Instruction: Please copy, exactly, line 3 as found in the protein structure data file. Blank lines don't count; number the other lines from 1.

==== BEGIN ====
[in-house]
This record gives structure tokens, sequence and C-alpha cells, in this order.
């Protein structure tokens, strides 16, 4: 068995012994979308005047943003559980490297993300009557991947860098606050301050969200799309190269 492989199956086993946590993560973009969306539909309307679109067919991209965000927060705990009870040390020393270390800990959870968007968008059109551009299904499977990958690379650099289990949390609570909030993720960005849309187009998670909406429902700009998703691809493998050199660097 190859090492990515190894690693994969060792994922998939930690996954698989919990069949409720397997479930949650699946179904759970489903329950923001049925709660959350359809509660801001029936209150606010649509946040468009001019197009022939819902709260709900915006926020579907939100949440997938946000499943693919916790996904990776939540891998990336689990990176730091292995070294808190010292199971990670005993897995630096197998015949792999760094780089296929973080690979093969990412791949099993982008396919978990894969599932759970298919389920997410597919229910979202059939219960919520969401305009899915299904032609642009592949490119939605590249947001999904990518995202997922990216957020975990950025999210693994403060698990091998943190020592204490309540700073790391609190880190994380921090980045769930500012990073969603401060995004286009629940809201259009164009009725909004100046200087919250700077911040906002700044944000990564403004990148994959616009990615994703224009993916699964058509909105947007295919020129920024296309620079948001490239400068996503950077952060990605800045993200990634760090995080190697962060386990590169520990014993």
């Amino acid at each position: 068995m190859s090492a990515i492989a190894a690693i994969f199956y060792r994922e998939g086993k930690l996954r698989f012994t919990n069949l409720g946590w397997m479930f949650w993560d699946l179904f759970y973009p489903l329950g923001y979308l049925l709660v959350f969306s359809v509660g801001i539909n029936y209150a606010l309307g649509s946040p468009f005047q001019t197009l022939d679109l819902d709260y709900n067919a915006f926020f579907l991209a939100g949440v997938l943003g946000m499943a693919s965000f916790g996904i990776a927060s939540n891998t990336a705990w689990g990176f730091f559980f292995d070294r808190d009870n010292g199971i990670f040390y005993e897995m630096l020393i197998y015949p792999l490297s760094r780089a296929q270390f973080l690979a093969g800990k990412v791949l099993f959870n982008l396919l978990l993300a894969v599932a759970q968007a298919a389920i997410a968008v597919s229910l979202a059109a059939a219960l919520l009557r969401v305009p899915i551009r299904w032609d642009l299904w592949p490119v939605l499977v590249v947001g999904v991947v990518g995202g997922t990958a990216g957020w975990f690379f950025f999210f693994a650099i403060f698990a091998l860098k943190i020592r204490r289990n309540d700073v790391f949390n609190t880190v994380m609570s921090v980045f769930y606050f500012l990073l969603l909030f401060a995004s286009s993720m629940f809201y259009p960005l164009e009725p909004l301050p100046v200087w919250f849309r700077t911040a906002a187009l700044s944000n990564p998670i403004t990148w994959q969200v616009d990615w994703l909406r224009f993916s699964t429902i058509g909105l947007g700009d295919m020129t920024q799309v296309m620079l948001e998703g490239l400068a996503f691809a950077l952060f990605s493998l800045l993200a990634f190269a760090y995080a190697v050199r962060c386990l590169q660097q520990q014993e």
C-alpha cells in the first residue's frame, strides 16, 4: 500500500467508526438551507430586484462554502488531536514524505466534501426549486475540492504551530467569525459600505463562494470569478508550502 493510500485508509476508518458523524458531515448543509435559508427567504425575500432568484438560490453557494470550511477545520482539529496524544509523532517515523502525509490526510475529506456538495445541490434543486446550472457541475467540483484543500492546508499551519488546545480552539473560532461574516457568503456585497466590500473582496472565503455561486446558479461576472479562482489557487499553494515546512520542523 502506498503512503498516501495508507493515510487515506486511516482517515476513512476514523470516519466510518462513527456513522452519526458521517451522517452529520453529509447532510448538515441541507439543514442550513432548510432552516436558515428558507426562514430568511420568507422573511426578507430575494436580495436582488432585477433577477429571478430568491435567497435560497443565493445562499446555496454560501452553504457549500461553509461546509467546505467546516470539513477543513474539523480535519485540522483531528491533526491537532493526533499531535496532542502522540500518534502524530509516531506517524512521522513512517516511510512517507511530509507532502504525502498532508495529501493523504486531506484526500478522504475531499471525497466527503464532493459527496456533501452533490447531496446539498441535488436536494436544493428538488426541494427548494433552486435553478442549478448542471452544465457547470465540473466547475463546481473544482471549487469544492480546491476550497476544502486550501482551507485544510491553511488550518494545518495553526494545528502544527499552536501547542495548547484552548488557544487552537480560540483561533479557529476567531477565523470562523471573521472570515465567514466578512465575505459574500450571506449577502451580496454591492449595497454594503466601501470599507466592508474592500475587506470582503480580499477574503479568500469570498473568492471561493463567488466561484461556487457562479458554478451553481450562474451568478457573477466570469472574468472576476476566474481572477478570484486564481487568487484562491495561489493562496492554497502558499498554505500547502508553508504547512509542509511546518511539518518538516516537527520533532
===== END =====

């Protein structure tokens, strides 16, 4: 068995012994979308005047943003559980490297993300009557991947860098606050301050969200799309190269 492989199956086993946590993560973009969306539909309307679109067919991209965000927060705990009870040390020393270390800990959870968007968008059109551009299904499977990958690379650099289990949390609570909030993720960005849309187009998670909406429902700009998703691809493998050199660097 190859090492990515190894690693994969060792994922998939930690996954698989919990069949409720397997479930949650699946179904759970489903329950923001049925709660959350359809509660801001029936209150606010649509946040468009001019197009022939819902709260709900915006926020579907939100949440997938946000499943693919916790996904990776939540891998990336689990990176730091292995070294808190010292199971990670005993897995630096197998015949792999760094780089296929973080690979093969990412791949099993982008396919978990894969599932759970298919389920997410597919229910979202059939219960919520969401305009899915299904032609642009592949490119939605590249947001999904990518995202997922990216957020975990950025999210693994403060698990091998943190020592204490309540700073790391609190880190994380921090980045769930500012990073969603401060995004286009629940809201259009164009009725909004100046200087919250700077911040906002700044944000990564403004990148994959616009990615994703224009993916699964058509909105947007295919020129920024296309620079948001490239400068996503950077952060990605800045993200990634760090995080190697962060386990590169520990014993």